You are not alone. This is a commonality in the human condition, and the solution is elusive, never standing still and not wanting to be easily caught.
You are not alone, but in this union with your brothers and sisters, there is hope. I’m among you, and I have found a few meager solutions. And if I can solve this problem, so can you. If others have beaten it, you can.
These are ways I’ve found inspiration.
one: This morning as I sat down to write I had some ideas for posts but wasn’t excited about any of them. So I asked on Twitter, “What are you having problems with that I can help with?” Several people responded with things like laziness, motivation, procrastination, getting started. Having something to help with inspired me to write.
lesson: Inspiration can come from finding a way to help others.
two: My eight-year-old son was looking bored, and I asked about a (short) novel he’s been reading. He showed me the book and I challenged him to read four chapters today. His face lit up and he got to reading.
lesson: Creating a challenge can be an inspiration.
three: I have problems with procrastination, just like anyone else. I usually solve it when 1) I crystalize in my mind what I most want to be doing right now and what is most important; 2) I clear away all other distractions; and 3) I get started. As I began writing this post, I closed all other browser tabs (bookmarked ones I want to read later) and opened only the “new post” page in WordPress. Then I clicked on the “fullscreen” button so that everything but the writing box disappeared. Then I entered “Presentation Mode” in Google Chrome, so that everything else on my computer screen faded away. Now it’s just me and these words.
lesson: Clear away everything else and just create.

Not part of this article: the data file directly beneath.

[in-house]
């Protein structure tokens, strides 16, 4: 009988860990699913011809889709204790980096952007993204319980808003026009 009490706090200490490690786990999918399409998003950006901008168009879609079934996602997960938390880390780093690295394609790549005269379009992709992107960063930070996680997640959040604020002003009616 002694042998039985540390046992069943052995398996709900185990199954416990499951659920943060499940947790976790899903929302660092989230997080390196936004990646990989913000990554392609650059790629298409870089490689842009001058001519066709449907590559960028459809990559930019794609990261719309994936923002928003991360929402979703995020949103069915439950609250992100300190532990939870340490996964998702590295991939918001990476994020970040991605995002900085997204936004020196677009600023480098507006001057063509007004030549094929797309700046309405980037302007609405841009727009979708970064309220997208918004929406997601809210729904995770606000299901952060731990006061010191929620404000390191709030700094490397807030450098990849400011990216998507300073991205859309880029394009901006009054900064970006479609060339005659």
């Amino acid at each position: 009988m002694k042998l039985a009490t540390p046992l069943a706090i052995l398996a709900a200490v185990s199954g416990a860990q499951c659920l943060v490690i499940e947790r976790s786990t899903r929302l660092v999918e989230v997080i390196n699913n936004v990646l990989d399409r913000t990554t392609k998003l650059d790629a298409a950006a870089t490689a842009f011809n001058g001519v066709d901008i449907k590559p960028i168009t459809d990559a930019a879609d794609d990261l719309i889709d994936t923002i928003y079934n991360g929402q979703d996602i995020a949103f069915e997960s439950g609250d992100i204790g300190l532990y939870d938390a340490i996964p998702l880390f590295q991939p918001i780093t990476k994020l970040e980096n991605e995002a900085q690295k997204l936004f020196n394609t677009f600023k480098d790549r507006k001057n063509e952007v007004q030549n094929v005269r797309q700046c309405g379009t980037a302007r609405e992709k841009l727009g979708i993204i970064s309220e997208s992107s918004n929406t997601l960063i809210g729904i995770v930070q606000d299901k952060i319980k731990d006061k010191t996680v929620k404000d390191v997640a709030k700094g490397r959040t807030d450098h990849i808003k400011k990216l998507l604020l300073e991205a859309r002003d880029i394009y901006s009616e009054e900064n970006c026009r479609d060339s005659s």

four: In the morning I sometimes feel lazy when I’ve told myself I want to exercise, stretch, or meditate. I don’t feel motivated. So instead of motivating myself to do something that might take 10, 20 or 30 minutes, I just focus on the smallest action: starting. To meditate or stretch, I just need to put my butt on the pillow (on the floor). To exercise, I just need to lace up my shoes and get out the door. Once I start, the rest is easy, and I’m always glad I did.
lesson: Get your butt on the pillow. Don’t wait for motivation, just start. Motivation will come.
five: As I began to write this morning I heard what sounded like opera music streaming through the walls from my neighbor’s house. What a lovely sound to write to! I immediately began playing some opera of my own, and the uplifting beauty infused my act of creation.
lesson: Surround yourself by inspiration. Music, art, great books, fascinating people.
six: When I feel lazy and don’t want to do anything, I remind myself of the gift I’ve been given. I live an amazing life, and to be given the joy of this world and the people around me, is a complete and utter miracle. Then I ask myself, “Is this how I want to use this miracle?” What a complete waste of something so perfect, so profound, to spend the little time I have in this life on pointlessness and laziness. I don’t mind doing nothing, if it is a nothing that makes me happy. But I also want to create, to help people, to be compassionate towards others, to do something fulfilling and joyous. And so I do.
lesson: Be grateful for the miracle of your life, and ask yourself how you want to spend it. Then get to creating, to making lives better.
seven: I read blogs by fascinating people doing inspired things. Often they will write about something they’re working on, and it sparks an idea in me, makes me want to do something really cool too. Yesterday this happened and I’ve spent hours now dreaming up something big. It might never happen, but that’s not the important thing. Because I surround myself (virtually) with inspired people, I’m more likely to be hit by inspiration.
lesson: Don’t wait for inspiration to strike – you have to meet it halfway. If you want to be hit by lightning, go out in a thunderstorm with a metal rod. Scream at the thundering gods, daring them to strike you.
Post written by Leo Babauta, Courtesy of Zen Habits.